First Class degree holder in Economics languishing in the village


A Bachelor of Economics and Statistics First Class Honours graduate is wasting away in Lelbatai Village in Tengas Ward, Baringo County due to lack of formal employment.

Ruth Rono, who graduated from Chuka University four years ago, is the sole bread-winner of her family, given her mother is gravely ill and her father allegedly abandoned them.

Ms Rono, a first born in a family of three, was forced to retreat to the village so as to take care of her family, including her younger sister who is living with disability.

The 27-year-old graduate engages in menial jobs in Lelbatai Village to raise money for food and other basic needs, including her siblings’ school fees.

On top of money-searching activities, she literally runs the family single-handedly, including fetching water from the stream for domestic use, cleaning her family’s three grass-thatched houses, and milking the only goat the family has.

Ms Rono attended Tabagon Girls’ High School, where she scored an A- (Minus) in her KCSE exams.

Given her humble family background, studying through high school was a struggle.

Her parents only managed to raise Ksh11, 000 for the entire four years she spent at Tabagon Girls’ School.

Her education was significantly funded by well-wishers, who could only help so much. By the time she was completing her secondary education, she was having a school fees arrears of over Ksh90, 000.

A harambee, which was arranged to raise the needed Ksh90, 000, yielded only Ksh50, 000, forcing the school to write off the balance of Ksh40, 000.

The National Government sponsored her university education at Chuka, where she scored extremely admirable grades.

“After completing university education, I spent time in Nairobi doing casual jobs. However, my stint at the capital lasted only four months. My mother asked me to return to the village. My father, at the time, had set on fire our family’s three grass-thatched houses following a dispute he had with mum,” said Ms Rono.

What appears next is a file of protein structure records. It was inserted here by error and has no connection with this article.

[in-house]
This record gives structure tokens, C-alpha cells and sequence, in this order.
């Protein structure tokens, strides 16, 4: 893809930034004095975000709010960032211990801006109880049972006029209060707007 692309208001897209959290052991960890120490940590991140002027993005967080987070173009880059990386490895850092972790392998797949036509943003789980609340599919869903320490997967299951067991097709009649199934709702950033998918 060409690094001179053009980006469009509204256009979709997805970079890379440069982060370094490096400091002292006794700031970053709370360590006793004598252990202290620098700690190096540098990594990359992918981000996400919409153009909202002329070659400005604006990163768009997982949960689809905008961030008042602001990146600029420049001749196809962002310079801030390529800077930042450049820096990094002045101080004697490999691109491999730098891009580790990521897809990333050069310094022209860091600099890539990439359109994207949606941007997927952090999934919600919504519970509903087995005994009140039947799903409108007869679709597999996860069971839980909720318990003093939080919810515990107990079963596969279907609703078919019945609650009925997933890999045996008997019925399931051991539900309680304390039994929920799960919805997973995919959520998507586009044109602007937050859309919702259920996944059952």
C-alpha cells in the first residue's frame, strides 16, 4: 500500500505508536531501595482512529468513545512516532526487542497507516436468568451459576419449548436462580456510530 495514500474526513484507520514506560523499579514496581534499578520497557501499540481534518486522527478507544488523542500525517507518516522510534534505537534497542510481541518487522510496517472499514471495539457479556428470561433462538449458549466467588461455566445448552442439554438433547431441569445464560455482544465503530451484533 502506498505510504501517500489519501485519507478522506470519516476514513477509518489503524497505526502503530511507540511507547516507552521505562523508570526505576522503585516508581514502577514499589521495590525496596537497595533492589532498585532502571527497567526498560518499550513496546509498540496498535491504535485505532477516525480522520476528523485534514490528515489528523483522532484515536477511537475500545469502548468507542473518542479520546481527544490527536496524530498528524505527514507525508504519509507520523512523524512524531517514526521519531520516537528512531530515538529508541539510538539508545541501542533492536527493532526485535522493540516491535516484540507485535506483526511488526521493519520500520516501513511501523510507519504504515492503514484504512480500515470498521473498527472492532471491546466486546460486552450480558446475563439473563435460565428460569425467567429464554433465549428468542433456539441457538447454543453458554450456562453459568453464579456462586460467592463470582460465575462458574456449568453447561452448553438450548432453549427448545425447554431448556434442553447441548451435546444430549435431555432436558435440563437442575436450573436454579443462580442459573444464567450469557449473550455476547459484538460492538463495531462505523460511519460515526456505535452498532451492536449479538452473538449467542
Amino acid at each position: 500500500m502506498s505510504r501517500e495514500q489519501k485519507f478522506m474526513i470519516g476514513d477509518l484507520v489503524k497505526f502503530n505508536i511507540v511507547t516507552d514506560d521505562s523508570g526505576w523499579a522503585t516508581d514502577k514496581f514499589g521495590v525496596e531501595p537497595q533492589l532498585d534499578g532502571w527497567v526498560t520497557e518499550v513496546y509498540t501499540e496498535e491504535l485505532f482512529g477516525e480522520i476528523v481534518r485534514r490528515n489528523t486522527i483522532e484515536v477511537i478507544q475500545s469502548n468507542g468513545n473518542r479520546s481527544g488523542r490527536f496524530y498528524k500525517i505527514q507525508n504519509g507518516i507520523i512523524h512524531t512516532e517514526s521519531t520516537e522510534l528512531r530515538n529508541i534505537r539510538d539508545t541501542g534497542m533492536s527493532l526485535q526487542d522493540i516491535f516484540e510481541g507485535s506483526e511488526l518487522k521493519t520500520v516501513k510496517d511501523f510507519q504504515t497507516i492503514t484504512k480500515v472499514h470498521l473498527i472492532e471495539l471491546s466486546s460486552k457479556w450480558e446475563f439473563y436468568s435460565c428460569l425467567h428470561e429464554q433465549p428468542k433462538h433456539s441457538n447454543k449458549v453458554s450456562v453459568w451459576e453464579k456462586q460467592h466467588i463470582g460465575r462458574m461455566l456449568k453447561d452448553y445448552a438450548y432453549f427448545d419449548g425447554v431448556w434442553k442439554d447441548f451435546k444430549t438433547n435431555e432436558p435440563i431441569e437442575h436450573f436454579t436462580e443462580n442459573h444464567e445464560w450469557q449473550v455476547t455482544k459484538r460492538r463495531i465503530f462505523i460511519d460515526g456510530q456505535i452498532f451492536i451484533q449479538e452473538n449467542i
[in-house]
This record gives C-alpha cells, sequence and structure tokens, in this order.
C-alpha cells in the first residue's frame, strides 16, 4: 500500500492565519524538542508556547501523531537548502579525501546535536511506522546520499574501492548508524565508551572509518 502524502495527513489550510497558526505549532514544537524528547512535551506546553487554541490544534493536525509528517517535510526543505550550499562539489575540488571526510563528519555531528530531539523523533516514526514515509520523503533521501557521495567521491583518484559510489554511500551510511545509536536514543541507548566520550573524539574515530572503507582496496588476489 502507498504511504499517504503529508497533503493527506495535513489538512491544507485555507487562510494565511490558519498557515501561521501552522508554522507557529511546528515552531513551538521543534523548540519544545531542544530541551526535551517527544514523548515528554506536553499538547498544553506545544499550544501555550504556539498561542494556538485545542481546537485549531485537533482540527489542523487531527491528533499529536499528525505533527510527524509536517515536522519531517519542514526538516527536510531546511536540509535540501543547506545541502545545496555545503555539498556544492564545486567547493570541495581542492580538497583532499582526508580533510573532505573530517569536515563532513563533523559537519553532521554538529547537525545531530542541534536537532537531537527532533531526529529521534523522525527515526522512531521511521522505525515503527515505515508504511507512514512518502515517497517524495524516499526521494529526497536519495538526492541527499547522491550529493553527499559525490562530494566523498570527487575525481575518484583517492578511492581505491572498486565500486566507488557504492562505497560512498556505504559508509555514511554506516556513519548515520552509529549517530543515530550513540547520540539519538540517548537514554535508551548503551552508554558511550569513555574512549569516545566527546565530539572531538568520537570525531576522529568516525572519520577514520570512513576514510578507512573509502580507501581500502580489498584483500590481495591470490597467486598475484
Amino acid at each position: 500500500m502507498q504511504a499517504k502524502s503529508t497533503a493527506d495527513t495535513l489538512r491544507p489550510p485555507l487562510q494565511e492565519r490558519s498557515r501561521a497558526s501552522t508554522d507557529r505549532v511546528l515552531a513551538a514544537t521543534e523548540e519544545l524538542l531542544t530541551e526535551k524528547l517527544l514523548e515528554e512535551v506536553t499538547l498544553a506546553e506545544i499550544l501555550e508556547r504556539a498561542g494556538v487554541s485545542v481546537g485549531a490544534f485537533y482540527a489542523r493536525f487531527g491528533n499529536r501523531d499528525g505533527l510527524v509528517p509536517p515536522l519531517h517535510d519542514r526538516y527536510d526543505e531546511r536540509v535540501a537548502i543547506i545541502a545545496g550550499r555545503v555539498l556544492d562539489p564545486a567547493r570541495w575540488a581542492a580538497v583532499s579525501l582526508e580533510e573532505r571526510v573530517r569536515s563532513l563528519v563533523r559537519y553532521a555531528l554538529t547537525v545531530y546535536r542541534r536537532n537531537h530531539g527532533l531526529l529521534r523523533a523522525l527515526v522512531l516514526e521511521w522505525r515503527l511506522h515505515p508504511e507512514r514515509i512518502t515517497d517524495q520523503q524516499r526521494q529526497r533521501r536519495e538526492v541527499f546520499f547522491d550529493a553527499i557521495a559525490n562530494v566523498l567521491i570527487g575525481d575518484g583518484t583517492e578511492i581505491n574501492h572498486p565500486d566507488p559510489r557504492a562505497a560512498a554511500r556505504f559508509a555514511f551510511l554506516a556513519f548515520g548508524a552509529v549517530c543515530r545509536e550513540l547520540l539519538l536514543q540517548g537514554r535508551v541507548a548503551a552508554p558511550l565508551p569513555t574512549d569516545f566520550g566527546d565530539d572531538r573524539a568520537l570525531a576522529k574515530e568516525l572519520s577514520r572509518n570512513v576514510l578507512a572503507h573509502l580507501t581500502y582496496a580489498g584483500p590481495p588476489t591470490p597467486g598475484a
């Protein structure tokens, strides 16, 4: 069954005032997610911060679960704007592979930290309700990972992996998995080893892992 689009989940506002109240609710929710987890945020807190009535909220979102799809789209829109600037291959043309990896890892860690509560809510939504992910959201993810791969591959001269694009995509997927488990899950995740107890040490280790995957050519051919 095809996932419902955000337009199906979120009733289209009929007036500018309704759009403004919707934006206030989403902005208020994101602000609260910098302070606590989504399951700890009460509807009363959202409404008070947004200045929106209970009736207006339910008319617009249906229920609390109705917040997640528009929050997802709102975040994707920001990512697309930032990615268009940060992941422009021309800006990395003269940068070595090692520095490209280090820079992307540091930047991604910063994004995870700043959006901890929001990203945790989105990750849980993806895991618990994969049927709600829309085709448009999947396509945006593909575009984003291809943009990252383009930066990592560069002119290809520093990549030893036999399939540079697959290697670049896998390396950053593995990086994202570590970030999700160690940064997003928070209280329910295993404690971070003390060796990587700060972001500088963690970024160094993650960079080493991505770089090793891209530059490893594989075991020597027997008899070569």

With little savings stashed in her bag, Ms Rono returned home to find her mother and two siblings had taken refuge in their neighbour’s house.

She embarked on reconstructing her family’s houses and looking into their basic welfare.

“I remember one day my sister starved to desperation. I, thereafter, vowed not to return to the capital city; instead, resorted to taking care of my family,” she said.

Ms Rono has urged well-wishers, who are in a position to offer her employment, to come to her rescue.

“Should I be employed, I am certain to take my ailing mother to a good hospital. I would also be able to educate my siblings, build them a good home and bring change to the society, where I can,” she said.

Cheplambus Sub-Location Assistant Chief Eric Kiplagat said he wishes the high-ranking leadership in Baringo County would assist Ms Rono.

Tenges Ward MCA, Silas Tochim, said he would try offer assistance to the graduate.

“I am aware that she has applied for internship at the [Baringo] county offices. I will try push for her get a decent job there, even as she looks for greener pastures,” said Mr Tochim.

Ms Rono’s story mirrors the state of youth unemployment in Kenya, which continues to cause headache to the government.

According to the International Labour Organization (ILO) Kenya’s youth unemployment rate has shown little to no positive development, and as at 2016, stood at a staggering 22 per cent.

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